The Last Engineer
followed, I realized that one of my most cherished memories is of working with my father in the late 1950s on the now-defunct University of Michigan Railroad.
It was a responsibility we both took seriously. For my part, I had to brave cold, snowy weather to walk to my post and wait patiently for my turn to climb up into the cab of his locomotive. Once aboard, I would greet my dad and then give a tentative nod to the quiet man who doubled as flagman and switchman. As a four-year-old, mine was not a paid position, but my role was critical to making the workday more fun for these grown-ups. As soon as my dad lifted me up onto the well-worn leather engineer's seat and gave me permission to pull the throttle that made the massive engine lurch forward down the tracks, broad smiles broke out on our faces, and the three of us knew it would be a great run.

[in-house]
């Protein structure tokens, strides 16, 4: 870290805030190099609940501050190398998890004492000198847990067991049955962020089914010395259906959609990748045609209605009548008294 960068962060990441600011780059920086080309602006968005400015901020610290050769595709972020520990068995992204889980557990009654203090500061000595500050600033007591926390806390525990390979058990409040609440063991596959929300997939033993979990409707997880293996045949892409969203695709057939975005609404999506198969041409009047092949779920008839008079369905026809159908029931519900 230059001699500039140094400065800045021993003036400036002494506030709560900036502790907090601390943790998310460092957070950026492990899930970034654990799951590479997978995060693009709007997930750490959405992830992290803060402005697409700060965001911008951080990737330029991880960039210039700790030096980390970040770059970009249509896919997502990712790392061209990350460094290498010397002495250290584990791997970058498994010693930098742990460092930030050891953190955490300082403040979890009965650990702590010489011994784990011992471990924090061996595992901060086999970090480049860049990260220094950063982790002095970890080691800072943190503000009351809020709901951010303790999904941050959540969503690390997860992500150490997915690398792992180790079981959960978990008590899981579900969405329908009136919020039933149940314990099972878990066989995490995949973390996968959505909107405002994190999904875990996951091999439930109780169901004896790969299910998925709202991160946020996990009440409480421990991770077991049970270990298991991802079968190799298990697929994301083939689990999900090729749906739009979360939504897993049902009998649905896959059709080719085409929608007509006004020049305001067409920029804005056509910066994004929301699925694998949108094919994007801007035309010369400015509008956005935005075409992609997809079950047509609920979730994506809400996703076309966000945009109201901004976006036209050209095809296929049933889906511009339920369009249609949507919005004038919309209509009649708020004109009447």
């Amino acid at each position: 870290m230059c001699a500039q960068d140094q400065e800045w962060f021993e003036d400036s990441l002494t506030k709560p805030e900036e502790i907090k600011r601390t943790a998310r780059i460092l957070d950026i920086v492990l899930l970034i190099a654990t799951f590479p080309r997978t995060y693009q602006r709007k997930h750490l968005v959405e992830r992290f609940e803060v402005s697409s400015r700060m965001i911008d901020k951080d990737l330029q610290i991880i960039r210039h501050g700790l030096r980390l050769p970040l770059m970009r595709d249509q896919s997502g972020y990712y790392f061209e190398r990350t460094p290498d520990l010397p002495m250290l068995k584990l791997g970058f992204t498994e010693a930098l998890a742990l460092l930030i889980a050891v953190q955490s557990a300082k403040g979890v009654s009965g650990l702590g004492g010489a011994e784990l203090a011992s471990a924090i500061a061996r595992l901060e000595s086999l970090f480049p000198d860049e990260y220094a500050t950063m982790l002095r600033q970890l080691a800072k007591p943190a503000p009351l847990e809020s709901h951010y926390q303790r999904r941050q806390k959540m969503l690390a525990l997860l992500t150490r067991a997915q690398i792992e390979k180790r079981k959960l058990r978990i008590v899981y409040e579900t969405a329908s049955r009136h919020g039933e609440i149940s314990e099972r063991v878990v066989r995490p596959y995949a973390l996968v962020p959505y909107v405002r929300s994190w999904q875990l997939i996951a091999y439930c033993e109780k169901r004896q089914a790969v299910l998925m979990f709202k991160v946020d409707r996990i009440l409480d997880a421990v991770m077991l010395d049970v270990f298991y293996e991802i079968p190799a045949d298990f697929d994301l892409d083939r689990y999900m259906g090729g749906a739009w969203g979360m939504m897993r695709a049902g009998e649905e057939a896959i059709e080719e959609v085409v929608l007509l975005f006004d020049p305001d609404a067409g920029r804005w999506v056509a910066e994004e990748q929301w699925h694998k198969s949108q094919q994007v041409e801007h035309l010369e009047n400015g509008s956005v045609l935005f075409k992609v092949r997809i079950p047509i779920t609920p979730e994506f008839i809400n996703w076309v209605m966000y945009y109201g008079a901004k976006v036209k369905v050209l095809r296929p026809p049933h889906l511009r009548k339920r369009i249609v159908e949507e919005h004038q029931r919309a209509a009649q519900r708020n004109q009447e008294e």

I think my dad and I both regretted that this railroad assignment was only a part-time gig. In the summer months, he was a general laborer for the masons in the university's Plant Operations. He would don his engineer's cap each fall when the heating season returned and even then only ran the train as needed. My own time on the railroad was limited to those preschool years when my older siblings were in elementary school and my mother had gone back into the workforce. My primary assignment was to spend my days with my Grandma Hakala, helping her take care of the aphasia patients who stayed in her large rooming house on the south side of East Huron St. near Glen Ave.